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Capital Offenses Business Crime And Punishment In America S Corporate Age

Author: Samuel W. Buell
Publisher: W. W. Norton & Company
ISBN: 0393247848
Size: 40.67 MB
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From the lead prosecutor on the Enron investigation, an eye-opening examination of the explosion of American white-collar crime. If “corporations are people too,” why isn’t anyone in jail? A serious defect in a GM car causes accidents; Enron scams investors out of their money; banks bet on the housing market crash and win. In the race to maximize profits, corporations can behave in ways that are morally outrageous but technically legal. In Capital Offenses, Samuel Buell draws on the unique pairing of his expertise as a Duke University law professor and his personal experience leading the investigation into Enron—the biggest white-collar crime case in U.S. history—to present an in-depth examination of business crime today At the heart of it sits the limited liability corporation, simultaneously the bedrock of American prosperity and the reason that white-collar crime is difficult to prosecute—a brilliant legal innovation that, in its modern form, can seem impossible to regulate or even manage. By shielding employees from legal responsibility, the corporation encourages the risk-taking that drives economic growth. But its special legal status and its ever-expanding scale place daunting barriers in the way of federal and local investigators. Detailing the complex legal frameworks that govern both corporations and the people who carry out their missions, Buell shows that deciphering business crime is rarely black or white. In lucid, thought-provoking prose, he illuminates the depths of the legal issues at stake—delving into fraudulent practices like Ponzi schemes, bad accounting, insider trading, and the art of “loopholing”—showing how every major case and each problem of law further exposes the ambivalence and instability at the core of America’s relationship with its corporations. An expert in criminal law, Buell masterfully examines the limits of too permissive or overzealous prosecution of business crimes. Capital Offenses invites us to take a fresh look at our legal framework and learn how it can be used to effectively discipline corporations for wrongdoing, without dismantling the corporation.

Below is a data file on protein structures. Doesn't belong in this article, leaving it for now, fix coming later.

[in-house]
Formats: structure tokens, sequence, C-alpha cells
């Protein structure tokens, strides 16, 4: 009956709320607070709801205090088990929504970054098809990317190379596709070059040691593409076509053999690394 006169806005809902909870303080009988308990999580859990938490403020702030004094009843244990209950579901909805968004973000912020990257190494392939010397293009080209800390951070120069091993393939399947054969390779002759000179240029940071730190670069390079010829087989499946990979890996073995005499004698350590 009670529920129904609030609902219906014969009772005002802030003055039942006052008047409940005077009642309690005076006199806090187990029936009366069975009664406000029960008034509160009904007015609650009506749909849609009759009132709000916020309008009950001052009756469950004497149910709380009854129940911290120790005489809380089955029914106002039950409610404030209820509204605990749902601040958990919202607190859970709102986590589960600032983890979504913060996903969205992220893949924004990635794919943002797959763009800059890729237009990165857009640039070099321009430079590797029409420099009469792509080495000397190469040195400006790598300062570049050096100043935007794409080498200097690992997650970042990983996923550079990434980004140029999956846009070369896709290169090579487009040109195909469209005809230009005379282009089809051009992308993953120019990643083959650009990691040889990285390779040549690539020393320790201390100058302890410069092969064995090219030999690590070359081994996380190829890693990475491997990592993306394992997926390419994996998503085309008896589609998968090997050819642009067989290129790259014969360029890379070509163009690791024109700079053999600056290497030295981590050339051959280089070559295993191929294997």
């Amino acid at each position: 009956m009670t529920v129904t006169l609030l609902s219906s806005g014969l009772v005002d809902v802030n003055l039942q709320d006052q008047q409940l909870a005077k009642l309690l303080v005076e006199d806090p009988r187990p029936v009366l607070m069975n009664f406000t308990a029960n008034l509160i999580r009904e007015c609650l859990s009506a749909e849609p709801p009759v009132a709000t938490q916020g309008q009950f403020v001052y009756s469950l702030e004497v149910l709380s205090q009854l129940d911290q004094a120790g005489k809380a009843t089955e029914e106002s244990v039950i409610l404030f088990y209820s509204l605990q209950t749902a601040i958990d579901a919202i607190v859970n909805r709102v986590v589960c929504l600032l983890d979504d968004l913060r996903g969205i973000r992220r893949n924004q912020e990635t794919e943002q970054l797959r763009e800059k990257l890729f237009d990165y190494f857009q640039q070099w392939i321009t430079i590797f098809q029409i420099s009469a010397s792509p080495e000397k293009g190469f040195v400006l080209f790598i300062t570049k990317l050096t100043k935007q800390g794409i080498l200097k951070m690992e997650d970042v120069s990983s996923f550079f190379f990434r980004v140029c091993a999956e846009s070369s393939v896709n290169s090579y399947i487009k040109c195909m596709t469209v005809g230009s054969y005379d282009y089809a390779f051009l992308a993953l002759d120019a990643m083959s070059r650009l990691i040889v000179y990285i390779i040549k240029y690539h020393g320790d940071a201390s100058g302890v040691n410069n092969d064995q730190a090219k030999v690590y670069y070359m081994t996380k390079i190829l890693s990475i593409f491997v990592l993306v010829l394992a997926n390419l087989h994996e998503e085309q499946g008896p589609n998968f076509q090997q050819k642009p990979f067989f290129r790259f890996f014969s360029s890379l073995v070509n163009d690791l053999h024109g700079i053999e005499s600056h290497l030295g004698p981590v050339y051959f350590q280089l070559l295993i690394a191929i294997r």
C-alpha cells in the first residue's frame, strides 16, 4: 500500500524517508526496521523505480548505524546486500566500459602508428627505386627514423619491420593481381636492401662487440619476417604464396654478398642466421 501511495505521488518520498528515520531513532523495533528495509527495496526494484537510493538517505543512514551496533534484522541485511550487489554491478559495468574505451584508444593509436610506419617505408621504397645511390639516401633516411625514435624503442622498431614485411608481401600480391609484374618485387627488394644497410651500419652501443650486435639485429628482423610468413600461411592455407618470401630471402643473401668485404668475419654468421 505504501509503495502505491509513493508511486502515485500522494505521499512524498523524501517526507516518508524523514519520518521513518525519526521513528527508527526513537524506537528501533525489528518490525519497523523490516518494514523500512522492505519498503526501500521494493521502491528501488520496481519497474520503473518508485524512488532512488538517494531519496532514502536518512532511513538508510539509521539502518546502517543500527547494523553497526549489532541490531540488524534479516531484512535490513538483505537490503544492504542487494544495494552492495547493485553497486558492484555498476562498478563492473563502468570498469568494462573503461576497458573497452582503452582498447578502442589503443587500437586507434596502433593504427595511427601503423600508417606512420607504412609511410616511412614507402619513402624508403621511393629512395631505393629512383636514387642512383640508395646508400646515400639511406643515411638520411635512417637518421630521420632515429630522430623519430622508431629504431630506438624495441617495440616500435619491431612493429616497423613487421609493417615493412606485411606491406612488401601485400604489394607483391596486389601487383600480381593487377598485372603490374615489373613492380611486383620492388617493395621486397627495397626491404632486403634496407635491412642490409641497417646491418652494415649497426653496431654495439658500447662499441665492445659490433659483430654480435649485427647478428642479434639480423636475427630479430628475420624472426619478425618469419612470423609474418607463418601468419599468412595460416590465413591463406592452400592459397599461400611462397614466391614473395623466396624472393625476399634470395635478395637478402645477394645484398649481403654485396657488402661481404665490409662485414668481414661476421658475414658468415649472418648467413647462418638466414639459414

Capital Offenses

Author: Samuel W. Buell
Publisher:
ISBN: 9780393247831
Size: 15.64 MB
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From the lead prosecutor on the Enron investigation, an eye-opening examination of the explosion of American white-collar crime.

Prosecutors In The Boardroom

Author: Anthony S. Barkow
Publisher: NYU Press
ISBN: 0814787037
Size: 20.67 MB
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Who should police corporate misconduct and how should it be policed? In recent years, the Department of Justice has resolved investigations of dozens of Fortune 500 companies via deferred prosecution agreements and non-prosecution agreements, where, instead of facing criminal charges, these companies become regulated by outside agencies. Increasingly, the threat of prosecution and such prosecution agreements is being used to regulate corporate behavior. This practice has been sharply criticized on numerous fronts: agreements are too lenient, there is too little oversight of these agreements, and, perhaps most important, the criminal prosecutors doing the regulating aren’t subject to the same checks and balances that civil regulatory agencies are. Prosecutors in the Boardroom explores the questions raised by this practice by compiling the insights of the leading lights in the field, including criminal law professors who specialize in the field of corporate criminal liability and criminal law, a top economist at the SEC who studies corporate wrongdoing, and a leading expert on the use of monitors in criminal law. The essays in this volume move beyond criticisms of the practice to closely examine exactly how regulation by prosecutors works. Broadly, the contributors consider who should police corporate misconduct and how it should be policed, and in conclusion offer a policy blueprint of best practices for federal and state prosecution. Contributors: Cindy R. Alexander, Jennifer Arlen, Anthony S. Barkow, Rachel E. Barkow, Sara Sun Beale, Samuel W. Buell, Mark A. Cohen, Mariano-Florentino Cuellar, Richard A. Epstein, Brandon L. Garrett, Lisa Kern Griffin, and Vikramaditya Khanna